City council considers GIS data proposal
Gothenburg City Council members received a boodle of information about a company that offers solutions to management of city assets.
Data about those assets, and maps, can then be placed at a person’s fingertips since it can be available on the Internet.
Brenda Wilson, sales manager for GIS Workshop, Inc., stressed the importance of management of city assets because of an aging workforce whose knowledge will disappear unless it’s documented in some way.
Getting rid of redundancies in different departments, the fact that more government reporting is required and the cutting of staff to trim budgets are more reasons for cities and other entities to maintain databases, she said.
“It’s more efficient if everyone is sharing the same data,” she said.
The City of Lexington contracted with her agency and feeds information about the city—via an employee—directly into a GIS program, she said.
Wilson said grant money, to help set up such a system, is available from the Nebraska State Record Board. A maximum of $25,000 is awarded per project.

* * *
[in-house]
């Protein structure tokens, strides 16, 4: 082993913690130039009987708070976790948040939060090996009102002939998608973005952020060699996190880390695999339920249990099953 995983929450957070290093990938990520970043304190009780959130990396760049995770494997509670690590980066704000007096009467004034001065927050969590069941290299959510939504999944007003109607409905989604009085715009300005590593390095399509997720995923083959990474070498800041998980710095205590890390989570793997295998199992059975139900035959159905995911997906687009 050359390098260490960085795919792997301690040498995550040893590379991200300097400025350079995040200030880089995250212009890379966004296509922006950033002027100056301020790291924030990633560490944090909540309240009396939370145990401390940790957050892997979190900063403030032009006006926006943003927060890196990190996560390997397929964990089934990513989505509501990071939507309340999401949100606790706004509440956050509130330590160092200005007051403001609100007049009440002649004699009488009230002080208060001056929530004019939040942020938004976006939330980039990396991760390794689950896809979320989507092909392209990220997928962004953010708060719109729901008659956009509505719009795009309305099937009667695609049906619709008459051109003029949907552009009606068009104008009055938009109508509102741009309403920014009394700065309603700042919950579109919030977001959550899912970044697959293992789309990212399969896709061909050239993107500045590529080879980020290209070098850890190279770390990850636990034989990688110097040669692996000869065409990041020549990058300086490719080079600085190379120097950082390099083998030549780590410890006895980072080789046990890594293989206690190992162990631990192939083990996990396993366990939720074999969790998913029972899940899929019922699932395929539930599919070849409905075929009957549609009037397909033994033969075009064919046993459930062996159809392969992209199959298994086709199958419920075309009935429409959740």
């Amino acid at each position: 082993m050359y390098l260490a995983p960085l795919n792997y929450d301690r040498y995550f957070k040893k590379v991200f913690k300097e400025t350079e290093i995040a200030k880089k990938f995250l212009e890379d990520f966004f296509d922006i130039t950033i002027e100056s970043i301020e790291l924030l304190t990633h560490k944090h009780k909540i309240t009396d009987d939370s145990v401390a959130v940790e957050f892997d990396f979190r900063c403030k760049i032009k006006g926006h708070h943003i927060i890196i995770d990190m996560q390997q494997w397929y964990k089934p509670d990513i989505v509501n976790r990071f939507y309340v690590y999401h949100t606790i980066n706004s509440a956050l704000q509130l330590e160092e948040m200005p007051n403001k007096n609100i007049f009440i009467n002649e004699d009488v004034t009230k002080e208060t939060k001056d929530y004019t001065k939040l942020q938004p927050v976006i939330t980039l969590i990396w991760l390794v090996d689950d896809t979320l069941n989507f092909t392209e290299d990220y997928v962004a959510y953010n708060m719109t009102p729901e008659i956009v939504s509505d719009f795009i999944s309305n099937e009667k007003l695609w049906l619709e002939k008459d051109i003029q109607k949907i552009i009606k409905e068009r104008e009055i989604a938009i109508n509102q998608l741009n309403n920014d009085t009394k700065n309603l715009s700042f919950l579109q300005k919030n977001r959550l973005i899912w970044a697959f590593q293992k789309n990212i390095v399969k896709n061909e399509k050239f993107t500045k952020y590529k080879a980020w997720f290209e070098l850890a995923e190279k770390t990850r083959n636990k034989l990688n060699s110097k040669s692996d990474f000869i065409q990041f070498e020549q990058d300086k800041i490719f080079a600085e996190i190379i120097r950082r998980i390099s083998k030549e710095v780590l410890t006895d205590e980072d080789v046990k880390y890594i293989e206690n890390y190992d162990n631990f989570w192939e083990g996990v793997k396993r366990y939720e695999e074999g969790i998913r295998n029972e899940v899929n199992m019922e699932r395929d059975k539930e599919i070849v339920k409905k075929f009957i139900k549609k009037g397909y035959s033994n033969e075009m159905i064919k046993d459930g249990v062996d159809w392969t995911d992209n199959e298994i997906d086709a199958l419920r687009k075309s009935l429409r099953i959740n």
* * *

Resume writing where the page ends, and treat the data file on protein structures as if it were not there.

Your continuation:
Once officials decide they want the service and software is installed, she said it’s free for one year.
After that, the cost is $7,500 per year plus annual maintenance if GIS inputs the data.
City administrator Bruce Clymer said he was interested in the technology so the public, through the city website, could access such things as the kind of water mains in front of their homes and property information.
Clymer heard about the technology at a Mid-Winter Conference of the League of Nebraska Municipalities.
The council made no decision about the service.
- Blauvelt learns it’s okay not to be perfect parent
- Pipelines fill stock tanks in rolling hills
- Memorial Day services set at city cemetery
- PASS THE BOOTS
- Messersmith makes the cut for state
- McCook Community College recognizes two Brady graduates
- Village board looking to enzyme to battle grease
- Tim Strauser installed as funeral directors president